- Symptoms of lactose intolerance rarely develop in people younger than 6 years of age. Before this age, milk problems are more frequent due to milk-protein allergy.
- Typically, babies younger than 6 months with milk-protein allergy develop diarrhea and eventually vomiting after several weeks of being fed with formula. If you think back, did your baby have any of these problems earlier?
- The baby gets rashes after consuming milk. It is hard for me to say if your daughter’s red cheeks are in any way related to her milk consumption, but they could be. Rashes after milk consumption are associated with milk protein allergy, not lactose intolerance.
Conditions that Mimic CMPA and Lactose intolerance
In young infants, the crying and discomfort of CMPA can mimic infantile colic. The latter, however, is never associated with weight loss or blood in the stools. Colic also self-resolves by three months old.
Bacterial intestinal infections can cause bloody diarrhea in toddlers (i.e., salmonella, E. coli). In such cases, there is often a history of a community outbreak or improper food handling. The diarrhea is associated with fever and body aches and only lasts a few weeks. Intermittent bleeding and abdominal pain can also indicate a bowel obstruction that warrants immediate medical intervention.
Constipation is the most common cause of stomach aches in toddlers when no other symptoms are present. Inconsistent eating habits and efforts to toilet train contribute to this problem. Hard stools, distention of the belly, and the passage of foul-smelling gas are common. However, constipation differs from lactose intolerance and CMPA because the child otherwise appears and behaves normally.
Many infants with non-IgE CMPA outgrow it by their first birthday, but those with the IgE type may not. For toddlers who remain symptomatic, the best way to prevent an allergic reaction to cow’s milk protein is strict avoidance.
Further exposure only prolongs the symptoms and increases the risk of more severe reactions.
The American Academy of Pediatrics recommends soy milk as a suitable alternative to cow’s milk. This is because soy milk is higher in fat than other options. Some kids with the IgE-type of CMPA are also allergic to soy protein. If so, other options should be discussed with a doctor. Most of the currently available toddler formulas are cow’s milk-based and, therefore, inappropriate. New to the market, U.S. health authorities have not fully reviewed vegan toddler formulas.
For children who are lactose intolerant, lactose-free milk is available. The lactase enzyme needed to digest this sugar has been added. Strict avoidance of cow’s milk is usually unnecessary, and few symptoms may be noticed when only small amounts are consumed. Some yogurts and hard cheeses are low in lactose and may be well tolerated. A chewable lactase enzyme replacement may be appropriate for older toddlers to take when consuming such foods.
Pea Milk, Oat Milk, and Nut-based Milks
The grocery store shelves of cow’s milk now share space with various milk alternatives. The American Academy of Pediatrics has not embraced these options as strongly as the general public. Their position is that non-soy, plant-based milks are nutritionally inferior to soy versions.
Taking a closer look at the products’ ingredients, there is some validity to their opinion. Yellow split peas are used in the processing of pea milks. Although high in dietary fiber, peas are not a complete source of protein. They contain iron and calcium but lack many essential minerals. Oats are also high in fiber, but their protein is also problematic. Oat milk protein is more difficult to digest due to alterations that occur during the manufacturing process.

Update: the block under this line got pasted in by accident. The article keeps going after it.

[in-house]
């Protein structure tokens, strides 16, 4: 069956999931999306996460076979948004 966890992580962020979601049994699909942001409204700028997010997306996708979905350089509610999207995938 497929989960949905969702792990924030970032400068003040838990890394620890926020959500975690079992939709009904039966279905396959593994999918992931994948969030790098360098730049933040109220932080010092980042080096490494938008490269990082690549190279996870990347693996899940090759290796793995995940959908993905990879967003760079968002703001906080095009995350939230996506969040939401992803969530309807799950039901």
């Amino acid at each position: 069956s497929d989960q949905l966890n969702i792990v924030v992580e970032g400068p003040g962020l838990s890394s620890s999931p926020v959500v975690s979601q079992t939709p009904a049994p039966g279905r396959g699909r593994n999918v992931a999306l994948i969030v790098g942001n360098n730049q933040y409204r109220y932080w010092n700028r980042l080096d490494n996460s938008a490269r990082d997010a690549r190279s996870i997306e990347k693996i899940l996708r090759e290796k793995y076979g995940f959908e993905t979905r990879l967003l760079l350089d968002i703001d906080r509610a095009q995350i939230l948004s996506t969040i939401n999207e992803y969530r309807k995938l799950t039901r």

In their raw form, nuts are a nutrient-dense food that can be a good source of protein, healthy fats, and some vitamins. Unfortunately, most nut milks are processed in a way that the final product is quite low in protein. Although fortified with calcium, some versions lack vitamin D supplementation.
Do not give your baby rice milk (read about why here).
Advice for Parents
If your toddler seems to have difficulty tolerating cow’s milk, the first thing to do is assess the reactions. If there is immediate vomiting followed by a rash, swelling, and difficulty breathing, you should seek emergent medical care. Any blood that is noticed in the stools also warrants prompt evaluation.
If the symptoms are less severe but still troubling, a discussion with a doctor can help determine the cause and plan an appropriate solution.
I hope this helps,
More On Babies and Toddlers With Milk Problems
- Yellow Stools Due To Cow’s Milk Allergy?
- You can read more about milk allergy at MayoClinic. (Opens in new window)
- Lactose intolerance and gastrointestinal cow’s milk allergy in infants and children – common misconceptions revisited
- Milk Allergy
- Cow’s Milk Allergy in Children
- Guidelines for the diagnosis and management of cow’s milk protein allergy in infants
- Food protein induced enterocolitis syndrome (FPIES)
- Lactose Intolerance in Children
- Pediatric Gastrointestinal Bleeding Clinical Presentation
- Cross-Reactivity Between the Soybean Protein P34 and Bovine Caseins
- Cow’s Milk Alternatives: Parent FAQs
- 4 groups issue consensus report on healthy beverages for 0- to 5-year-olds
- The Appeal of Pea Protein
- Oat milk and other alternatives
- Health Benefits of Nut Consumption
Now, over to you! Share your experiences of milk protein allergy or lactose intolerance in toddlers or babies!
Paula Dennholt founded Easy Baby Life in 2006 and has been a passionate parenting and pregnancy writer since then. Her parenting approach and writing are based on studies in cognitive-behavioral models and therapy for children and her experience as a mother and stepmother. Life as a parent has convinced her of how crucial it is to put relationships before rules. She strongly believes in positive parenting and a science-based approach.
Paula cooperates with a team of pediatricians who assist in reviewing and writing articles.